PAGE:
The Book of Kells

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Book of Kells Samantha Gorman

About The Book of Kells

Deconstruction is a weaving of historical study, literary theory, travel narrative, meditative prose, mystical contemplation, and academic inquiry.  All elements are united by research and reflection on The Book of Kells, an illuminated Latin version of the Bible circa 800 AD, and the techniques that produced it.  The prose of Deconstruction is informed by my travel and close survey of The Book of Kells at Trinity College Dublin.  Additionally, Deconstruction touches upon the evolution of how writing is disseminated from manuscript culture to Gutenberg and the Internet, as well as how these media are implicated in the increasing liberation of the reader, both in terms of social access and the reading practice itself.

As a motif, The Book of Kells asserts its presence within this work, often folding back on itself recursively.  A reference to The Book may simultaneously indicate both the icon in Trinity and Deconstruction itself.  Notably, Deconstruction is a meditation on the medium, theory, and writing of hypertext. Insular Design – the geometric interweave of recurring patterns – is used as a conceit throughout Deconstruction to represent the writing of hypertext webs, and the free associations between texts that occur in the mind of the reader.  Hypertext authors’ careful construction and layout of webs mirrors the monks’ meticulous creation of knots.  Although readers may enter at any node and thus carry some of the onus of the authoring process, the author arranges the lexias (units of texts) according to the associations intended. Reading the weave reveals literary theorist Mikhail Bakhtin’s multi-vocal novel “constructed as a whole formed by the interaction of several consciousnesses.”  The lexias are written and arranged with the medium in mind.  Passages are constructed so that associations change in response to the trail of previously visited links.  At any point, the “narrator” may be a scholar, traveler, a medieval scribe, or The Book itself.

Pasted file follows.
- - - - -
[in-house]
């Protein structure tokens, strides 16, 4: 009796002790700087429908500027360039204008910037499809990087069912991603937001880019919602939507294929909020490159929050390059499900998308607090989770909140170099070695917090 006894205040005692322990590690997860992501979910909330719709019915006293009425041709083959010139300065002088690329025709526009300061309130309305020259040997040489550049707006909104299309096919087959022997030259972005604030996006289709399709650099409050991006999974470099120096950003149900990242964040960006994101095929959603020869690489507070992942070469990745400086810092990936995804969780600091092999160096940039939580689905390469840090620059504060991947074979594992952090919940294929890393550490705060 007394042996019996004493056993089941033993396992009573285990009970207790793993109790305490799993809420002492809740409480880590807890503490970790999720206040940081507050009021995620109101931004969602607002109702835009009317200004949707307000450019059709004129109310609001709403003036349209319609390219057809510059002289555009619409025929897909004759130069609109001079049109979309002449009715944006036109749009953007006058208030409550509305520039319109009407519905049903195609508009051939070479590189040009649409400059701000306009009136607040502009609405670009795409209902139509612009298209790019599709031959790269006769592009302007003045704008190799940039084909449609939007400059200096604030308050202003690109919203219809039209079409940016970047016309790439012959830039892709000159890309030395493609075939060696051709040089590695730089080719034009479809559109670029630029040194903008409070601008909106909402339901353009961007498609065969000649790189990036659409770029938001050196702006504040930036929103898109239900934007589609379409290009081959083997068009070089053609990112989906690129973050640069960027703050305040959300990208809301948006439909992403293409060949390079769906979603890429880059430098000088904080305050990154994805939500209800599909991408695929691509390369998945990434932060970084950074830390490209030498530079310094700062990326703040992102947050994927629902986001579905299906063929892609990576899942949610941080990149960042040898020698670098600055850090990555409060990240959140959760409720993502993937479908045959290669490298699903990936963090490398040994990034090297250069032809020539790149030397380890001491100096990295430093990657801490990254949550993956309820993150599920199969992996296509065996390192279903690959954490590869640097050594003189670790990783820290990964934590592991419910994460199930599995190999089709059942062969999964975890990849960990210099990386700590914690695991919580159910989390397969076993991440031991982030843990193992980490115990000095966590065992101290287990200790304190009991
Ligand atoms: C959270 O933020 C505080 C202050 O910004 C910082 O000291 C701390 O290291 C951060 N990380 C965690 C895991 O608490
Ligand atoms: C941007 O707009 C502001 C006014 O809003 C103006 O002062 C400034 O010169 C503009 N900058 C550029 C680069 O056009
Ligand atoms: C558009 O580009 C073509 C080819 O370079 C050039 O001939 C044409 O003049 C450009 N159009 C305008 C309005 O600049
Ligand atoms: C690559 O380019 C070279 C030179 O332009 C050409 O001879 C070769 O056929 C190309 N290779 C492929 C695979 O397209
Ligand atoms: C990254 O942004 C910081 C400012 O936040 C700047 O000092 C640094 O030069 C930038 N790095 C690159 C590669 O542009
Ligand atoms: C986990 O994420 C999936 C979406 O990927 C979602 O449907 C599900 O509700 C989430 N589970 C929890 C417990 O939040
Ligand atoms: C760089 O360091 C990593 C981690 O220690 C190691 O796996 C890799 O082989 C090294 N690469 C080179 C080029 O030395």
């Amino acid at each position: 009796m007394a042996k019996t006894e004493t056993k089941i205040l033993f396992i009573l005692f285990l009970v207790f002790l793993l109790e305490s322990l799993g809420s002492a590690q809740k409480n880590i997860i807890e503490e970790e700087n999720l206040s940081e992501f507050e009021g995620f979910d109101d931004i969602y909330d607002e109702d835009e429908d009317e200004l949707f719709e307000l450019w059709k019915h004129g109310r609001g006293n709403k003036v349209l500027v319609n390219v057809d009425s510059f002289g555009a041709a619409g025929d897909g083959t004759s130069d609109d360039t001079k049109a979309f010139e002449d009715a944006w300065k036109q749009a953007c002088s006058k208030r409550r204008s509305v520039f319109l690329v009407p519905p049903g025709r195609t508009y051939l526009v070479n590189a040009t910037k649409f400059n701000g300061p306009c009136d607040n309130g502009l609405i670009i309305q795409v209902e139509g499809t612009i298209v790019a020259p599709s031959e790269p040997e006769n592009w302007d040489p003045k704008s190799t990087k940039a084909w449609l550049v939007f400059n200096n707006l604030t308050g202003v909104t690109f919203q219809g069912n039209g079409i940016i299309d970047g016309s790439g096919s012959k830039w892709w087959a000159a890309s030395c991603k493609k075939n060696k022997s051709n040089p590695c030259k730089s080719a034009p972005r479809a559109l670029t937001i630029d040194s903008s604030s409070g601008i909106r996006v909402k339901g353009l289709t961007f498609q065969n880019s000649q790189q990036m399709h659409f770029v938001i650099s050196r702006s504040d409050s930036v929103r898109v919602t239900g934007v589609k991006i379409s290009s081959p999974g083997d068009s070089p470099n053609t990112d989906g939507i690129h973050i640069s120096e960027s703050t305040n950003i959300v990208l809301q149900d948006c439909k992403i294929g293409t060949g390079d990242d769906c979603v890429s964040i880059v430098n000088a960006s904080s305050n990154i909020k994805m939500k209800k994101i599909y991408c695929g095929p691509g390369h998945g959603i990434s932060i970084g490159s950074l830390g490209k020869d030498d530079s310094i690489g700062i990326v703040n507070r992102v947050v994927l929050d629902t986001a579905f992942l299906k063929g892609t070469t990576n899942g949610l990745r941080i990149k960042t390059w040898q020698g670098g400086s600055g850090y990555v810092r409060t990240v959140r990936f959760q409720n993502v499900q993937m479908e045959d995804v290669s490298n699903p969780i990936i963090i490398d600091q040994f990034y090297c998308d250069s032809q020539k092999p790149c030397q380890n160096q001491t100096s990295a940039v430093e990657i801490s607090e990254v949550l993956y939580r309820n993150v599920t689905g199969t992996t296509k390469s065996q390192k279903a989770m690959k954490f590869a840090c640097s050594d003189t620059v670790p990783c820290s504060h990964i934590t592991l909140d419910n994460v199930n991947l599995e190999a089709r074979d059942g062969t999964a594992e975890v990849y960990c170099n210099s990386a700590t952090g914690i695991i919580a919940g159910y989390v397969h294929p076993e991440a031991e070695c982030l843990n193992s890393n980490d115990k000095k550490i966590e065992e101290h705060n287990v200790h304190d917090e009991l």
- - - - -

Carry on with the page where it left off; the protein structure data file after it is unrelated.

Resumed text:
Reflecting on the original manuscript’s hypertextual melding of text and image, the icons of The Book prompt the texts of Deconstruction: lexias emerge from and are symbolized by designs on the manuscript’s folios.  Overall, the work is a study on the original manuscript within the scriptorium of electronic media and methods.


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